Perhaps the most intriguing factor in this little drama is the uncertainty involved. Will Dad go first? He keeps pointing out that, statistically, the husband usually dies before the wife. My mind fills with pictures of supporting a grief-stricken Mom on a cross-country flight, preceded by taking a screamer down the 99 in the middle of the night when we get the news. How fast can we throw a week’s worth of clothes in a suitcase? Yikes. And then, what would become of Mom? She doesn’t want to live all alone in that big house way out where the cattle graze on the rangeland. There is no room for her to live with us in our rented tiny house, where my wife and I are barely able to keep from tripping over one another. She could always go live with one of my sisters (either the one in the Bay Area or the one in Boston), which I know would not be a particularly pleasant experience for her. She wants me to retire so my wife and I can come live in her house and take care of her. Let’s just say that this is unlikely. There are too many reasons to count.
But what if Mom went first and Dad were left all alone? He is a loner by nature and probably wouldn’t mind being in that house by himself. But he doesn’t cook and, despite everything, I suspect that he’d be horribly lonely. My wife and I were discussing this recently and we agreed that he probably wouldn’t live long if Mom went first.
Let us not forget that there is, at least from my perspective, a third scenario. As I started off this post my mentioning, when you have children early, they get old right along with you. I am no spring chicken myself. Nor am I in the best of health. What if I shuffle off this mortal coil before my parents do? My wife knows that I am adamant about being buried here in California rather than having my dead body dragged across the country to a final resting place in (ick) Queens. (My sisters don’t want to be buried there either, with the likely result that the remaining four plots will remain unoccupied for the next hundred years or so.) But what of my parents then? My father, who has long since informed me that if I die he will never forgive me (?), might not last long due to grief. Perhaps the same is true of Mom. I certainly hope not, but there it is. I suppose my sisters will be particularly angry with me for dying when they realize that they now have to deal with Mom and Dad. I giggle thinking of this.
Sigh. The whole situation brings on a feeling not unlike that of an impending train wreck that cannot be avoided. We are clearly heading down that track and all I can do is close my eyes and hold on tight. I keep telling my parents that, considering their relatively good health, there is no reason that they should not live to 100. I seriously hope they do. I figure that things will eventually fall into place, one way or another.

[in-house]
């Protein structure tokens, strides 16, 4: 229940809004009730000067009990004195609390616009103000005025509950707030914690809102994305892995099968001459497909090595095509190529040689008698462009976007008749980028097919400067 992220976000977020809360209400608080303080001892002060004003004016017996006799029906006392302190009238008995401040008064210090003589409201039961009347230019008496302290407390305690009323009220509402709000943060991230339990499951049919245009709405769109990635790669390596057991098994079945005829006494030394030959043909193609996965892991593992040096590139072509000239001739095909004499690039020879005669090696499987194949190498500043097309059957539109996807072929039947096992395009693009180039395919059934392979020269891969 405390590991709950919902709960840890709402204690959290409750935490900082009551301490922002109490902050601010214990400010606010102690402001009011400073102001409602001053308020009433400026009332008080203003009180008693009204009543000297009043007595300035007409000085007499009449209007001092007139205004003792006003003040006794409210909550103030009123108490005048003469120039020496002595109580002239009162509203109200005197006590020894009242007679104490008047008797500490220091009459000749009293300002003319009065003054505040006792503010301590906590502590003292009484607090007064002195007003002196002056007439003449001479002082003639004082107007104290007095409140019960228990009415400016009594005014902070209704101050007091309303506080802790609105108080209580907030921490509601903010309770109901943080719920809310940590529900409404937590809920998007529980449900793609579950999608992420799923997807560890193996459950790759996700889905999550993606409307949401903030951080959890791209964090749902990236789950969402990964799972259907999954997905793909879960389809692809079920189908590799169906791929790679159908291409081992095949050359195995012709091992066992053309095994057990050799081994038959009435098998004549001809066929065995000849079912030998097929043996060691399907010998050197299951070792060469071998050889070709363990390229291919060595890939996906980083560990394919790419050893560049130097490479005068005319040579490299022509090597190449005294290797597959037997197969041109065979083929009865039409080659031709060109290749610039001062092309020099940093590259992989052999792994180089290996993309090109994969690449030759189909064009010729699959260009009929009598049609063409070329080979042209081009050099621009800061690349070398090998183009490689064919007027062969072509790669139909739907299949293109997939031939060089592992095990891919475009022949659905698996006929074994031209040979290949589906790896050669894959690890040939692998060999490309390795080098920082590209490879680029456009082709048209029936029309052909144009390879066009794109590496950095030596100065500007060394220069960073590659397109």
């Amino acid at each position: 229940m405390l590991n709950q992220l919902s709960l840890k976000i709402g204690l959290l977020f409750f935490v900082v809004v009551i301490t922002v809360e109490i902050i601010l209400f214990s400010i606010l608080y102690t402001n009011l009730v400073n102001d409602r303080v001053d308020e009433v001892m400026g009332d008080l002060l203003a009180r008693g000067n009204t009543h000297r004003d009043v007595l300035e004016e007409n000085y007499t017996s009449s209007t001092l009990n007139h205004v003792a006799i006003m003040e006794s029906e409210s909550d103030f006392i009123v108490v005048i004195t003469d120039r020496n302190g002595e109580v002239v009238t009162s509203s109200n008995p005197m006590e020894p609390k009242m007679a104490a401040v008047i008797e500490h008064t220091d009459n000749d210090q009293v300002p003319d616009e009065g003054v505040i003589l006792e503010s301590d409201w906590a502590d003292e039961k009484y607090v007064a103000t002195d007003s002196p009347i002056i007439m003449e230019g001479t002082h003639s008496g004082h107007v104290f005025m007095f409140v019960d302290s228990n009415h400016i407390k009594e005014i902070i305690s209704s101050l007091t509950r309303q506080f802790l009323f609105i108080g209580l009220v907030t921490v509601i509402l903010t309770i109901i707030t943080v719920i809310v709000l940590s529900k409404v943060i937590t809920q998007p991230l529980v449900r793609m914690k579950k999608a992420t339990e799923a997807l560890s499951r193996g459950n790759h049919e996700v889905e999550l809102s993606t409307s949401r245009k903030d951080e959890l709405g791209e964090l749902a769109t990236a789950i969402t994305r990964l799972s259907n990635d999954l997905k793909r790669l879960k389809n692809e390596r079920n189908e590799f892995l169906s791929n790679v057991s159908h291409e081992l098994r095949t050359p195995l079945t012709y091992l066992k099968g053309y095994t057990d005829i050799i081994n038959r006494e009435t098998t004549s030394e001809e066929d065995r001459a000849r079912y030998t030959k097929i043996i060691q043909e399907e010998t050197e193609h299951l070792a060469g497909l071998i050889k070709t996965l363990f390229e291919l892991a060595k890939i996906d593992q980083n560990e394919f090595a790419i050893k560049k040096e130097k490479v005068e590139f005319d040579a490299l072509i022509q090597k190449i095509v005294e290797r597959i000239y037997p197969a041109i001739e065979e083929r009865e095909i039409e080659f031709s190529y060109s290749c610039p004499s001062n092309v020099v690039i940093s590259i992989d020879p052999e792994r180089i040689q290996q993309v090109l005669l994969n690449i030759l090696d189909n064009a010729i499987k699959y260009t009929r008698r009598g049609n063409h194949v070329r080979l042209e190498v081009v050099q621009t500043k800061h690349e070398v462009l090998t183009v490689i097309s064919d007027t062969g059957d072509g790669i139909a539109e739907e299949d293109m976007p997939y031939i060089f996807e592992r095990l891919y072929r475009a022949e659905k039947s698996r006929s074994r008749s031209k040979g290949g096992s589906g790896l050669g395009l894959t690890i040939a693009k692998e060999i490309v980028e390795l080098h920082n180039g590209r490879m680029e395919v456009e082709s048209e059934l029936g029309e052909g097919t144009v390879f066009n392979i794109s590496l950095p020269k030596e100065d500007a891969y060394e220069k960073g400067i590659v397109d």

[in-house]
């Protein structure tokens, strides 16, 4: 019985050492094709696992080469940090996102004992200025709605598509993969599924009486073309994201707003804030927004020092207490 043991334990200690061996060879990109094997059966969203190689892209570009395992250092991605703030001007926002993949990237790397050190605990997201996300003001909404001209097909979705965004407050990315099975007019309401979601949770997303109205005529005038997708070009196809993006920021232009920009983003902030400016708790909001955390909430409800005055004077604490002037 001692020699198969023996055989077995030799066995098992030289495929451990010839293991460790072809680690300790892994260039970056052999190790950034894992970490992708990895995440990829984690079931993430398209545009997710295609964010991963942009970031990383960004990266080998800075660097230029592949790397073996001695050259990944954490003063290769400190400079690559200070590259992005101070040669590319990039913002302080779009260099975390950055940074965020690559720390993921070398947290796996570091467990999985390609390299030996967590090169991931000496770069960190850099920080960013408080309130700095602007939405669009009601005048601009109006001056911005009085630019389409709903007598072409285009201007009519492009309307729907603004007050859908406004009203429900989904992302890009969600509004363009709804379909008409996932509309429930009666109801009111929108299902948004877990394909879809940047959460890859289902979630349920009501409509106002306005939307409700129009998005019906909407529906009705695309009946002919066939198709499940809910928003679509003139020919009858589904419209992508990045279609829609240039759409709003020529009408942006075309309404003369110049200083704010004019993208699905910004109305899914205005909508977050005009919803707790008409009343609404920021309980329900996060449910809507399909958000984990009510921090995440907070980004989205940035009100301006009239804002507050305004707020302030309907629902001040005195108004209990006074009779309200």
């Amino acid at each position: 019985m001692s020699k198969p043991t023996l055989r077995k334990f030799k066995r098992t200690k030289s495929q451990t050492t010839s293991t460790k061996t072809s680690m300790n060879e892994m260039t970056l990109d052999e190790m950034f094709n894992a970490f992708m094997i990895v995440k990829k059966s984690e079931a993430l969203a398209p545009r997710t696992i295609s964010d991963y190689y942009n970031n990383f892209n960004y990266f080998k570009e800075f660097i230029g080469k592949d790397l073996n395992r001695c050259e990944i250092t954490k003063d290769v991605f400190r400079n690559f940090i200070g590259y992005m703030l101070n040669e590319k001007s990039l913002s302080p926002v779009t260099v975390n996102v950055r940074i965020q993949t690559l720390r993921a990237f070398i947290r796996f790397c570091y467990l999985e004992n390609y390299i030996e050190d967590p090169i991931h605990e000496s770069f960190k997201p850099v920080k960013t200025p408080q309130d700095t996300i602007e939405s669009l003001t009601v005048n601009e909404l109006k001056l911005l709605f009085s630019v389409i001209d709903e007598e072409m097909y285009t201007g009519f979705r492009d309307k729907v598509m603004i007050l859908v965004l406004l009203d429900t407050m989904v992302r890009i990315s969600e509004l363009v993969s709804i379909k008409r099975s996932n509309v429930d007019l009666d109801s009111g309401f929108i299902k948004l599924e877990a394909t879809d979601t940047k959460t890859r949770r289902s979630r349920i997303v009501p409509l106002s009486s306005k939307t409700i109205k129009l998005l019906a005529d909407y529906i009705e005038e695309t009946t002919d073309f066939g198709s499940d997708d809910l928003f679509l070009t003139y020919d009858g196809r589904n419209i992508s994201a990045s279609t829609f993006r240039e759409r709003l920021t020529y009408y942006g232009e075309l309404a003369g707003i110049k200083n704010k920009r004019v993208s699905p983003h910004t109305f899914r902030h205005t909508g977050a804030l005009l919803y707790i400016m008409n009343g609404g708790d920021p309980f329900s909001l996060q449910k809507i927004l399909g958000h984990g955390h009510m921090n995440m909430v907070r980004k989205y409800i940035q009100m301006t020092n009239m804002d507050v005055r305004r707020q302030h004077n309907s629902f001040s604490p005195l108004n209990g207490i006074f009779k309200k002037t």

In the meantime, my parents solicited my assistance in planning a celebration in honor of their 65th wedding anniversary. Sixty-five years of fussin’ and fightin’. Sixty-five years of bickering and cussin’. (Mom is bewildered that Dad goes around muttering “Shit!” and “Pain in the ass!” under his breath all day, failing to realize that he is referring to, um, her.) Their anniversary date is Christmas Eve, just 78 days from this evening. My sister and her husband are expected to be in California for other reasons around that time, so we’re hoping to arrange for all of us to be together. We are planning to split the festivities into two parts. One part will be with my sisters and some of the grandkids near my parents’ home in the Central Valley. The other part will be with my wife’s family near our home in Sacramento (most of them live 40 to 80 miles north of here). They are thinking of having a dinner at a Golden Corral, a family buffet place just down the street from us. They want streamers and balloons. And invitations. Thoughts of printing costs and hand calligraphy flashed through my pea brain before I broke the news to Mom about a little thing called Facebook Events. She knows we do most things electronically these days, but doesn’t want to know about it. Fine, whatever works, she says.
By the way, I have been trying to convince my parents to purchase iPhones. They have pre-paid cell phones, although they don’t know how to use most of the features (neither do I). I think I made my best pitch yet when we were discussing the anniversary party. Mom says she doesn’t know when it will be held exactly, as she doesn’t know when the school at which my sister teaches will be on vacation. It’s a Jewish school, so she thought that Sis might be off during Hanukkah rather than around Christmas. My sister recently moved from Dallas to Boston, so I am not aware of her current employer. “What school is that?” I asked Mom. She didn’t know either. So I whipped out my phone, Googled Jewish day schools in Boston, and checked out a couple of links before Sis’ pic popped up on her school’s website. Then it was just a matter of clicking around a bit to find the school calendar. You’re in luck, Mom, she’s off between Christmas and New Year’s Day.
My parents were appropriately impressed by what can be done with a smart phone — at least enough to allow me to show them the simple icons and the ease of accessing features. “We’d never use most of that stuff,” my mother protested.
Guess what you’re getting for your anniversary, Mom and Dad!